Eel River Raven's Eye Imperial Stout: ABV: 9.5% "While I nodded, nearly napping, suddenly there came a tapping, As of some one gently rapping, rapping at my chamber door." Ahem. I wandered off there....
For my other three libations, I head over to my good friend Stacey's for a delicious dinner and the Pats/Colts game. FYI: Stacey is one of the best non-professional cooks I have ever met. That girl needs to open up a business or something. S0 as the pasta dish bubbles enticingly in the oven, we embark on trying the other beers, while simultaneously chatting it up and staring in bafflement at the TV screen. Good times.
Ok, so this guy is organic. I know what that means in the general sense, and BELIEVE me, I think organic fruit and vegetables taste way better than the standard. And I shuck out the shekels to have them, despite the wee wee weeing of my ceramic cherry piggy bank. But in beer its a little harder to discern, at least as far as this one is concerned. With the Bison Organic Stout, the flavors and aromas were definitely some of the most pure, clean aromas and flavors of any beers so far. The North Coast was definitely interesting with its citrus note, but was that a reflection of organic practices or not?
With the Eel River, there was no discernible advantage that it had over any other beers. In fact, it was difficult to even point out aromas, because the heat on the nose(meaning alcohol) was preventing a good sniffing. This happens in wine, and is most unfortunate, because you miss the personality of the fruit, and in this case any aromas lingering underneath. There are the expected notes, of molasses and dark brown sugar, but that's about it. If the alcohol were balanced, I think there would be a heap of aromas and flavors just waiting to burst out...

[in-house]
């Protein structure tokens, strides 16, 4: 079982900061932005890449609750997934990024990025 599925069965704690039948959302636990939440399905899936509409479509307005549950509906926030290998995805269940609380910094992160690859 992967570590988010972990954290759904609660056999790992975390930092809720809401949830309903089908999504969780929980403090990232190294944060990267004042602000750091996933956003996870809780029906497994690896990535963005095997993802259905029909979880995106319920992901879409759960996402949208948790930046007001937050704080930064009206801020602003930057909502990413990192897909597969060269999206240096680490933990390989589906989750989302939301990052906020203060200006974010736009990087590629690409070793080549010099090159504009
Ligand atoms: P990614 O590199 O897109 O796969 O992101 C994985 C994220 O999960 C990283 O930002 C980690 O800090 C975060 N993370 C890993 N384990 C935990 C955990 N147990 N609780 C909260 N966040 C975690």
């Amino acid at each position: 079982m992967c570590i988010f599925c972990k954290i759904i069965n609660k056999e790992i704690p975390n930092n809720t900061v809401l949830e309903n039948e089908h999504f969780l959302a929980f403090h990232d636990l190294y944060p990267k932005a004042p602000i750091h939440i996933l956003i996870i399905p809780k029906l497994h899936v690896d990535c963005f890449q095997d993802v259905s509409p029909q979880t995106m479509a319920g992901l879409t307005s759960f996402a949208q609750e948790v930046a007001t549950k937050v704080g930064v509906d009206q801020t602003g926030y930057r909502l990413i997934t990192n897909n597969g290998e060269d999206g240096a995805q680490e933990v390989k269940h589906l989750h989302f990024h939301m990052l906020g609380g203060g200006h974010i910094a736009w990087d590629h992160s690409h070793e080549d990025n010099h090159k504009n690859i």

Ridgeway Brewing Lump of Coal Dark Holiday Stout: ABV: 8% And boy is it holidayish (I realize that is probably NOT a word). Just as you would imagine, tons of cinnamon, allspice, and clove dominate the nose. Think mulling spices. We debate about another aroma, trying to pinpoint exactly what it is. The first guess around the campfire was elfin magic (good call Bobby). After deciding that the Keebler elves were out, the next thought was licorice, but it wasn't quite that strong....and we finally decide it is the more delicate anise. (The meeting of Dorks are Us is now in session, I being its proud President). Quite frankly, I am a fan of neither, so it wasn't a smell I was loving, but it definitely falls into that "holiday scents" category. There were even pine, yes like the tree, notes.